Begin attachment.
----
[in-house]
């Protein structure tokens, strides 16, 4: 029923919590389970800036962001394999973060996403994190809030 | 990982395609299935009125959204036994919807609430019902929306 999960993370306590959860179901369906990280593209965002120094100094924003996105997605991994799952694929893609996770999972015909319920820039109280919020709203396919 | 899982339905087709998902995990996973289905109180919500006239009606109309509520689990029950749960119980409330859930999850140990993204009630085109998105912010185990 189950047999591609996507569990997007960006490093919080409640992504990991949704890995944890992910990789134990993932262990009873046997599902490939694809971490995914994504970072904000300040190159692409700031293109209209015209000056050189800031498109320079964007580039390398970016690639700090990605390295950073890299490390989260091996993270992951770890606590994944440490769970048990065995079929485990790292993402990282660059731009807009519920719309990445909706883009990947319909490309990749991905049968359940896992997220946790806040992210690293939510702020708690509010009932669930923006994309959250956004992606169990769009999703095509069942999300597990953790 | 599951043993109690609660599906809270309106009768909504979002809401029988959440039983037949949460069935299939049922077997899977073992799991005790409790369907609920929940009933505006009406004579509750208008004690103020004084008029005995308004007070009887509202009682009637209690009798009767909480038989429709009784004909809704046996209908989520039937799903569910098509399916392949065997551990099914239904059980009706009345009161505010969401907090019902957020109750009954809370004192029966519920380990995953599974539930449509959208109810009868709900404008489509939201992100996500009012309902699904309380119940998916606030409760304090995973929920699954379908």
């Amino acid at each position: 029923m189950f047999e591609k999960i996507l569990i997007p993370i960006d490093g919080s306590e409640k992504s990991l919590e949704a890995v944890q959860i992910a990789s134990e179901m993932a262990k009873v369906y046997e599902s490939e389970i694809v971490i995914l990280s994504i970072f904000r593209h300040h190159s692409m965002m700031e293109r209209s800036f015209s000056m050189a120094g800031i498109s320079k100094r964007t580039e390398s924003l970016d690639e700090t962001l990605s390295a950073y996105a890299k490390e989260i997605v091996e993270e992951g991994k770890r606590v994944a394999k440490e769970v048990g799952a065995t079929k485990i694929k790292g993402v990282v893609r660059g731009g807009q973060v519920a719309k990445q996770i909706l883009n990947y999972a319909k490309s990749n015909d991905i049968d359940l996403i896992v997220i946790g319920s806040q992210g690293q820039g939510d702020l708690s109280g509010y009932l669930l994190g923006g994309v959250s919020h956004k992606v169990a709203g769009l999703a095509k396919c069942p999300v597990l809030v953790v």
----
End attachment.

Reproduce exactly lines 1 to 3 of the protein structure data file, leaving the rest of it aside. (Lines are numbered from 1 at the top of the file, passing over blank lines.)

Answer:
[in-house]
């Protein structure tokens, strides 16, 4: 029923919590389970800036962001394999973060996403994190809030 | 990982395609299935009125959204036994919807609430019902929306 999960993370306590959860179901369906990280593209965002120094100094924003996105997605991994799952694929893609996770999972015909319920820039109280919020709203396919 | 899982339905087709998902995990996973289905109180919500006239009606109309509520689990029950749960119980409330859930999850140990993204009630085109998105912010185990 189950047999591609996507569990997007960006490093919080409640992504990991949704890995944890992910990789134990993932262990009873046997599902490939694809971490995914994504970072904000300040190159692409700031293109209209015209000056050189800031498109320079964007580039390398970016690639700090990605390295950073890299490390989260091996993270992951770890606590994944440490769970048990065995079929485990790292993402990282660059731009807009519920719309990445909706883009990947319909490309990749991905049968359940896992997220946790806040992210690293939510702020708690509010009932669930923006994309959250956004992606169990769009999703095509069942999300597990953790 | 599951043993109690609660599906809270309106009768909504979002809401029988959440039983037949949460069935299939049922077997899977073992799991005790409790369907609920929940009933505006009406004579509750208008004690103020004084008029005995308004007070009887509202009682009637209690009798009767909480038989429709009784004909809704046996209908989520039937799903569910098509399916392949065997551990099914239904059980009706009345009161505010969401907090019902957020109750009954809370004192029966519920380990995953599974539930449509959208109810009868709900404008489509939201992100996500009012309902699904309380119940998916606030409760304090995973929920699954379908």
């Amino acid at each position: 029923m189950f047999e591609k999960i996507l569990i997007p993370i960006d490093g919080s306590e409640k992504s990991l919590e949704a890995v944890q959860i992910a990789s134990e179901m993932a262990k009873v369906y046997e599902s490939e389970i694809v971490i995914l990280s994504i970072f904000r593209h300040h190159s692409m965002m700031e293109r209209s800036f015209s000056m050189a120094g800031i498109s320079k100094r964007t580039e390398s924003l970016d690639e700090t962001l990605s390295a950073y996105a890299k490390e989260i997605v091996e993270e992951g991994k770890r606590v994944a394999k440490e769970v048990g799952a065995t079929k485990i694929k790292g993402v990282v893609r660059g731009g807009q973060v519920a719309k990445q996770i909706l883009n990947y999972a319909k490309s990749n015909d991905i049968d359940l996403i896992v997220i946790g319920s806040q992210g690293q820039g939510d702020l708690s109280g509010y009932l669930l994190g923006g994309v959250s919020h956004k992606v169990a709203g769009l999703a095509k396919c069942p999300v597990l809030v953790v």